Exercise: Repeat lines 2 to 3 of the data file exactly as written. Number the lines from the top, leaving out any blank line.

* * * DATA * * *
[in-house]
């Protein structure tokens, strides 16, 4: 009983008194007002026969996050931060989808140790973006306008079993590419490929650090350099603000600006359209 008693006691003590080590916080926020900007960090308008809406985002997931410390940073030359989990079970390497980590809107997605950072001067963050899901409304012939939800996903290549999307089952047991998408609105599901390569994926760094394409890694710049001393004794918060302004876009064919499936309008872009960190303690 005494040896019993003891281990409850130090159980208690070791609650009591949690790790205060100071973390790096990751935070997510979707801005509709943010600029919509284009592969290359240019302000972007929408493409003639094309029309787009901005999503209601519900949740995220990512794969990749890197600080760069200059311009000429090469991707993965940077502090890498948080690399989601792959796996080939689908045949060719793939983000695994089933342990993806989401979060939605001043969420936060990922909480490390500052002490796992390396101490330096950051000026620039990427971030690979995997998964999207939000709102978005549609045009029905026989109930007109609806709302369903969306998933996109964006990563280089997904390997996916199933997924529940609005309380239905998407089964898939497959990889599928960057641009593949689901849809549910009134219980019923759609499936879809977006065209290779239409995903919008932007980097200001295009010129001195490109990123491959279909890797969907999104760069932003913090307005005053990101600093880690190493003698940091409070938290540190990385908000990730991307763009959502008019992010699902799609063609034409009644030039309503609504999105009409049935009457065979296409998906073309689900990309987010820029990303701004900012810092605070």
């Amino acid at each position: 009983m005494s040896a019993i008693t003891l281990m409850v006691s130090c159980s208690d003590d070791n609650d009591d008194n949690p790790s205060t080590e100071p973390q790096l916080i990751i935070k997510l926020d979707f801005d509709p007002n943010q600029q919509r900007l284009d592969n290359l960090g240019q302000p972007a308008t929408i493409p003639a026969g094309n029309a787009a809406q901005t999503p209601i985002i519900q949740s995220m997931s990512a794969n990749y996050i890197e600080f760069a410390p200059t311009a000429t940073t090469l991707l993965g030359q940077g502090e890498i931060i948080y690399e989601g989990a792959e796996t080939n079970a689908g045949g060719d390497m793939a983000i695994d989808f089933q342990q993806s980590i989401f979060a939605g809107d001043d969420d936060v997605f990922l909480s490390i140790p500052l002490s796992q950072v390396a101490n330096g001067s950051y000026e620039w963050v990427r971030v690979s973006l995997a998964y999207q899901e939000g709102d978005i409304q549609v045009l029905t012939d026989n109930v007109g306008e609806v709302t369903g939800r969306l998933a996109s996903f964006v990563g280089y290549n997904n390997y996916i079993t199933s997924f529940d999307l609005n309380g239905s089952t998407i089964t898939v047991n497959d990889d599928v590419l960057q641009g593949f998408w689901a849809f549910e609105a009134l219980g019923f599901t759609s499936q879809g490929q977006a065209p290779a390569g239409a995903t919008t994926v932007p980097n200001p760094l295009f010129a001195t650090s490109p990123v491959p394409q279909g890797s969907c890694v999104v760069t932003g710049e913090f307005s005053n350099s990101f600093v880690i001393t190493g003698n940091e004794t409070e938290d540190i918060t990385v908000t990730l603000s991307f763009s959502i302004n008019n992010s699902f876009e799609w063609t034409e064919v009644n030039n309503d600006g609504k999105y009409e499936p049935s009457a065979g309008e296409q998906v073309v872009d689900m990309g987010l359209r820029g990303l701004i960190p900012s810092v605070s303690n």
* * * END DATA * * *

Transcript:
């Protein structure tokens, strides 16, 4: 009983008194007002026969996050931060989808140790973006306008079993590419490929650090350099603000600006359209 008693006691003590080590916080926020900007960090308008809406985002997931410390940073030359989990079970390497980590809107997605950072001067963050899901409304012939939800996903290549999307089952047991998408609105599901390569994926760094394409890694710049001393004794918060302004876009064919499936309008872009960190303690 005494040896019993003891281990409850130090159980208690070791609650009591949690790790205060100071973390790096990751935070997510979707801005509709943010600029919509284009592969290359240019302000972007929408493409003639094309029309787009901005999503209601519900949740995220990512794969990749890197600080760069200059311009000429090469991707993965940077502090890498948080690399989601792959796996080939689908045949060719793939983000695994089933342990993806989401979060939605001043969420936060990922909480490390500052002490796992390396101490330096950051000026620039990427971030690979995997998964999207939000709102978005549609045009029905026989109930007109609806709302369903969306998933996109964006990563280089997904390997996916199933997924529940609005309380239905998407089964898939497959990889599928960057641009593949689901849809549910009134219980019923759609499936879809977006065209290779239409995903919008932007980097200001295009010129001195490109990123491959279909890797969907999104760069932003913090307005005053990101600093880690190493003698940091409070938290540190990385908000990730991307763009959502008019992010699902799609063609034409009644030039309503609504999105009409049935009457065979296409998906073309689900990309987010820029990303701004900012810092605070």
């Amino acid at each position: 009983m005494s040896a019993i008693t003891l281990m409850v006691s130090c159980s208690d003590d070791n609650d009591d008194n949690p790790s205060t080590e100071p973390q790096l916080i990751i935070k997510l926020d979707f801005d509709p007002n943010q600029q919509r900007l284009d592969n290359l960090g240019q302000p972007a308008t929408i493409p003639a026969g094309n029309a787009a809406q901005t999503p209601i985002i519900q949740s995220m997931s990512a794969n990749y996050i890197e600080f760069a410390p200059t311009a000429t940073t090469l991707l993965g030359q940077g502090e890498i931060i948080y690399e989601g989990a792959e796996t080939n079970a689908g045949g060719d390497m793939a983000i695994d989808f089933q342990q993806s980590i989401f979060a939605g809107d001043d969420d936060v997605f990922l909480s490390i140790p500052l002490s796992q950072v390396a101490n330096g001067s950051y000026e620039w963050v990427r971030v690979s973006l995997a998964y999207q899901e939000g709102d978005i409304q549609v045009l029905t012939d026989n109930v007109g306008e609806v709302t369903g939800r969306l998933a996109s996903f964006v990563g280089y290549n997904n390997y996916i079993t199933s997924f529940d999307l609005n309380g239905s089952t998407i089964t898939v047991n497959d990889d599928v590419l960057q641009g593949f998408w689901a849809f549910e609105a009134l219980g019923f599901t759609s499936q879809g490929q977006a065209p290779a390569g239409a995903t919008t994926v932007p980097n200001p760094l295009f010129a001195t650090s490109p990123v491959p394409q279909g890797s969907c890694v999104v760069t932003g710049e913090f307005s005053n350099s990101f600093v880690i001393t190493g003698n940091e004794t409070e938290d540190i918060t990385v908000t990730l603000s991307f763009s959502i302004n008019n992010s699902f876009e799609w063609t034409e064919v009644n030039n309503d600006g609504k999105y009409e499936p049935s009457a065979g309008e296409q998906v073309v872009d689900m990309g987010l359209r820029g990303l701004i960190p900012s810092v605070s303690n």